Heritage Category:
Listed Building
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Statutory Address:

The building or site itself may lie within the boundary of more than one authority.

Sevenoaks (District Authority)
National Grid Reference:
TQ 52851 59308





Nave C11. Tower late C12 in origin. Chancel rebuilt in the C14. S aisle and S chapel early C16. Probably C16 N vestry. W porch of 1637. Church restored and the S arcade rebuilt in 1863 to designs by G E Street. Further restoration in the C20.

MATERIALS Flint and stone rubble. Some brick in the tower, which is rendered. Timber W porch. Tiled roofs and shingled spire.

PLAN Nave with S aisle. W tower with W porch. Chancel with N vestry and S chapel.

EXTERIOR A small, low church with a massive, squat W tower. The tower, which is rendered, is unbuttressed and undivided externally, and has an embattled parapet and a low broach spire. There are tiny, narrow lights in the lower part of the tower. The W porch is dated 1637 and has a pair of panelled outer doors. The porch walls have close set, heavy framing with an open colonnade of chunky, turned baluster shafts above, and there is an openwork pendant in the gable. The N and W walls of the nave are C11, possibly pre-Conquest, and retain early quoins; the buttresses are of 1863. The two N windows are C14, and are of two lights in two different patterns. The chancel is also C14, and has an excellent, and very large, E window of five lights, renewed c.1854, with Decorated tracery and a blocked N window similar to one in the nave. C16 NE vestry at right angles to the chancel with Tudor arched widows and an inserted N door. The S aisle and S chapel have C16 windows with cusped lights under depressed heads with hood moulds, and there is a C16 S door in the aisle, also with a depressed head and hood mould.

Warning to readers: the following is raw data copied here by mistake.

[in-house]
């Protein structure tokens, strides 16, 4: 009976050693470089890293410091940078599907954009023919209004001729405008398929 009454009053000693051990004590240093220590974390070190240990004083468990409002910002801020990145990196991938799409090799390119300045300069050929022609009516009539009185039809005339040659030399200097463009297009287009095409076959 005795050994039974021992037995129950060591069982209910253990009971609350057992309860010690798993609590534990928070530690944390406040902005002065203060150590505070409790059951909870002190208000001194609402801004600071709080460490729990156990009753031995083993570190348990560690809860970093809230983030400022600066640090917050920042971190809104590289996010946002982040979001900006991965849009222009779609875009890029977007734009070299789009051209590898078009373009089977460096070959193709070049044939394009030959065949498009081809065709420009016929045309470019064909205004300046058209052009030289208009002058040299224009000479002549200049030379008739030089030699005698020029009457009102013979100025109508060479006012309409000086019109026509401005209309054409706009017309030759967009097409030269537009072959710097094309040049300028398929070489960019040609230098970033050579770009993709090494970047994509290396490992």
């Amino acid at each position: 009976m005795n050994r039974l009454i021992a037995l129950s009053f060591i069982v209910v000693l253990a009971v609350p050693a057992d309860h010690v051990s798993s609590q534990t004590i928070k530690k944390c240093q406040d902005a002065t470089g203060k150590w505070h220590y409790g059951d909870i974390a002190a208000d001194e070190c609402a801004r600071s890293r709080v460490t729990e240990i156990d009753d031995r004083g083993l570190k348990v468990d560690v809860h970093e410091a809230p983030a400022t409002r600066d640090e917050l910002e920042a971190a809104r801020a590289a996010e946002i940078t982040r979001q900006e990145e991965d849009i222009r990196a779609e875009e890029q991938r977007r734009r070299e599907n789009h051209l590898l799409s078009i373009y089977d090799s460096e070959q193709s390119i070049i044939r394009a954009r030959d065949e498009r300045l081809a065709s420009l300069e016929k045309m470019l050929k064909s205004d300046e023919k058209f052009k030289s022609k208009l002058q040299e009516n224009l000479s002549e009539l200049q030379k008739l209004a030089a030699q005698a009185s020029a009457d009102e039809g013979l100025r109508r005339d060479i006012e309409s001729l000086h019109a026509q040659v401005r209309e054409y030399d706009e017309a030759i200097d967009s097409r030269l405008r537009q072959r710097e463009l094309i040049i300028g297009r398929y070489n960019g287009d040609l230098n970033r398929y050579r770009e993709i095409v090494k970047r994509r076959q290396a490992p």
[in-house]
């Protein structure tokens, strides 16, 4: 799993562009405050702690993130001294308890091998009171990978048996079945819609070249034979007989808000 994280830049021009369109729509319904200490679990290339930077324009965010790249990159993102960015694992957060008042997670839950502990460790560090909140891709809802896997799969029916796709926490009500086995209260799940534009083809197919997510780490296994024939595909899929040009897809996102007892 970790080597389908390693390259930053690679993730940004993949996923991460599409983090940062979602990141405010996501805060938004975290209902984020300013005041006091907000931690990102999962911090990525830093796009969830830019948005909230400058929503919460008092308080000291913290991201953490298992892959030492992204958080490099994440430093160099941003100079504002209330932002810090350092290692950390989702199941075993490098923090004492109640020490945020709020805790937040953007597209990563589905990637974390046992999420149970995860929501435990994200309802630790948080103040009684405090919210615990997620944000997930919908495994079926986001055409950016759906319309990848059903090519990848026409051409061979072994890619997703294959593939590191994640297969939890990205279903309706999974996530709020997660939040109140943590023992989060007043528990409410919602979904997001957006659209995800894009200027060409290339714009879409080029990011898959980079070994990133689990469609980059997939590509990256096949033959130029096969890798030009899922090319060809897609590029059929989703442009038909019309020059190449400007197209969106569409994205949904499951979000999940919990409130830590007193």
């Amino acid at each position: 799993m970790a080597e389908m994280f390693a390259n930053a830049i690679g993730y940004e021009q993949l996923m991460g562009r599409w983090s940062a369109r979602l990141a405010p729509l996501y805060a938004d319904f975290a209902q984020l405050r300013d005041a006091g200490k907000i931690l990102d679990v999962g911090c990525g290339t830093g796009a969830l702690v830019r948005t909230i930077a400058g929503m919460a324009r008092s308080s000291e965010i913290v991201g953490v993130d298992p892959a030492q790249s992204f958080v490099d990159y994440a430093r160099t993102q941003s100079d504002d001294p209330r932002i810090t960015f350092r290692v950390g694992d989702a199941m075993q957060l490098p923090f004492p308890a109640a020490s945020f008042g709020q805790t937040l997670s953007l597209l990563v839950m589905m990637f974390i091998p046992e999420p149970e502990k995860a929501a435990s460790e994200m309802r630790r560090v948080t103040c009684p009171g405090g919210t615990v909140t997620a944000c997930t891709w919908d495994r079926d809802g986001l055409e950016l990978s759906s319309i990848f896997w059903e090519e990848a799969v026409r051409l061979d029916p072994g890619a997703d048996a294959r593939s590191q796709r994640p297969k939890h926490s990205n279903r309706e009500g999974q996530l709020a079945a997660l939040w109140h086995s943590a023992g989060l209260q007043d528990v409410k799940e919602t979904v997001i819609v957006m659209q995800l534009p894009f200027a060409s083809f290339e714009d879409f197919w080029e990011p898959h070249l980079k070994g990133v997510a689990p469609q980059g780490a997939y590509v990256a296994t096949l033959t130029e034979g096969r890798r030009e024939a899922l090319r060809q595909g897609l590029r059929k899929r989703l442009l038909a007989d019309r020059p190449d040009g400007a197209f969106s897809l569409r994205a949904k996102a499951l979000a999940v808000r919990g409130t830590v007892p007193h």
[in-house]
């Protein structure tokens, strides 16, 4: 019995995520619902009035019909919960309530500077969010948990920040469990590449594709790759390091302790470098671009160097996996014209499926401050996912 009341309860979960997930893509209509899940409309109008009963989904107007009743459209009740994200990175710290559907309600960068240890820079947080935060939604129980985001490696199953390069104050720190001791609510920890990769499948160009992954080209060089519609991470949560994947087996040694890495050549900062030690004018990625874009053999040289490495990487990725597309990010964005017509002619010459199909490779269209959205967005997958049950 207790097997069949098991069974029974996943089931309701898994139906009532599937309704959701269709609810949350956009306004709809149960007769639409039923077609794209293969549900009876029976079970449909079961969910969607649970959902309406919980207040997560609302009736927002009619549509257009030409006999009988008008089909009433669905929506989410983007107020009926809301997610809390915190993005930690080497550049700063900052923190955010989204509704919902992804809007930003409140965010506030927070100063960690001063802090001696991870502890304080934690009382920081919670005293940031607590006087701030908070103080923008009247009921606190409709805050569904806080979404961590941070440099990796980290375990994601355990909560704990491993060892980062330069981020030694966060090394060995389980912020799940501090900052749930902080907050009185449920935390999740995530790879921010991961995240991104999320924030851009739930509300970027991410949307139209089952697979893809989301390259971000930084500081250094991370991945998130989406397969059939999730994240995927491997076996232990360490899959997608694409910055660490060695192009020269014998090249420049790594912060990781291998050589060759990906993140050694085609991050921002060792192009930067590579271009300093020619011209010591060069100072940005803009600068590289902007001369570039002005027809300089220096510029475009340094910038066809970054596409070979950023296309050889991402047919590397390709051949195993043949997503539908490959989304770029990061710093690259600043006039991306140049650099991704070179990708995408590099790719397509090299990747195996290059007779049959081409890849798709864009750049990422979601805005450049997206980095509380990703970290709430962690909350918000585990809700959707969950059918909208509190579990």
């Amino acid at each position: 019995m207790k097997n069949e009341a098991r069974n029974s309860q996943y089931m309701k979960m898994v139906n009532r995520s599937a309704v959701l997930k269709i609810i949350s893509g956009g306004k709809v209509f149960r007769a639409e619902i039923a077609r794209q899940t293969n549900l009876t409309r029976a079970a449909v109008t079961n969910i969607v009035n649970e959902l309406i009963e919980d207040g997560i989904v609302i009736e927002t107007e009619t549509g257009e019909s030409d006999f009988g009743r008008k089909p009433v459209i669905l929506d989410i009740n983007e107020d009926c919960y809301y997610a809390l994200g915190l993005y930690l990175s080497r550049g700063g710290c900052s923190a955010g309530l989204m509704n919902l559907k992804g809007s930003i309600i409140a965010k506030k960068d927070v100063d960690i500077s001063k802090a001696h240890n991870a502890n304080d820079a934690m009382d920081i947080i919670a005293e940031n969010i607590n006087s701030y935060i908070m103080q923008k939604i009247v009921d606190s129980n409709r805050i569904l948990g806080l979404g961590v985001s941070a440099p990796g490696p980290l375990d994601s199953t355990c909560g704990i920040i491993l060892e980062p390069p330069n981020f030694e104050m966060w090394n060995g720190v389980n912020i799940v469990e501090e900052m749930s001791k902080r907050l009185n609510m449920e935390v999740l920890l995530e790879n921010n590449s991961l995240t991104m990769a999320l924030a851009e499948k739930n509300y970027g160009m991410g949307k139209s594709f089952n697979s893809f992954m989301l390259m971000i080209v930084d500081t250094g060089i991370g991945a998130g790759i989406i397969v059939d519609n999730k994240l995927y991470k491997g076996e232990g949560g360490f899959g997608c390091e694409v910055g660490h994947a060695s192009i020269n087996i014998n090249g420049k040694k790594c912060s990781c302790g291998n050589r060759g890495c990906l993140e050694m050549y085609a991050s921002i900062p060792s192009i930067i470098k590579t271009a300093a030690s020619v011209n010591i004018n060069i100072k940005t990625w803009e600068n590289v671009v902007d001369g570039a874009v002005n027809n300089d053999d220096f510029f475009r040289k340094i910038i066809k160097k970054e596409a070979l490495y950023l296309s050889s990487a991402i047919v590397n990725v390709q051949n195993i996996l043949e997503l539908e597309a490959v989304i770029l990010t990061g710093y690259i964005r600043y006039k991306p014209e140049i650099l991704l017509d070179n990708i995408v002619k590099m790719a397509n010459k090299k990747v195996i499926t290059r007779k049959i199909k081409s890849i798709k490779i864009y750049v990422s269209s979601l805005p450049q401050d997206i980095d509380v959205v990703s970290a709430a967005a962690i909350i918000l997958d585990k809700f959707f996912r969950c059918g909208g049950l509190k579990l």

INTERIOR The three-bay S arcade, which replaces a timber arcade, of 1863 by G E Street, in a C13 style with round piers with moulded capitals and arches of two, chamfered orders. Street also rebuilt the arch to the S chapel and replaced the chancel arch, which is wide and has continuous chamfers. The entrance to the W tower is of door, rather than arch, proportions, and is closed by a door. Probably of the late C12, it is pointed and has two orders towards the nave. The NE vestry has an internal recess that has been identified as a wafer oven for baking communion wafers. The chancel is dominated by the very large monument to Charles Polhill, d.1755, and it also has an excellent C16 Easter Sepulchre tomb in the N wall.

PRINCIPAL FIXTURES The monuments are particularly notable. Excellent early C16 Easter Sepulchre-style tomb in the chancel N wall, with a damaged panelled tomb chest and above it a recess with panelled vaulting and a canopy with a brattished cornice. Also in the chancel a group of monuments to members of the Polhill family, including David Polhill, d.1754, by Cheere, a fine bust on a scrolly pedestal with an obelisk behind. Charles Polhill, d. 1755, very large monument, also by Cheere, with a full length standing figure in a toga leaning on an urn and below him, two reading female figures. Also Charles Polhill, d. 1805, by J Bacon, Jnr, a hanging monument with a portrait profile and a willow tree over an urn. Good collection of hatchments.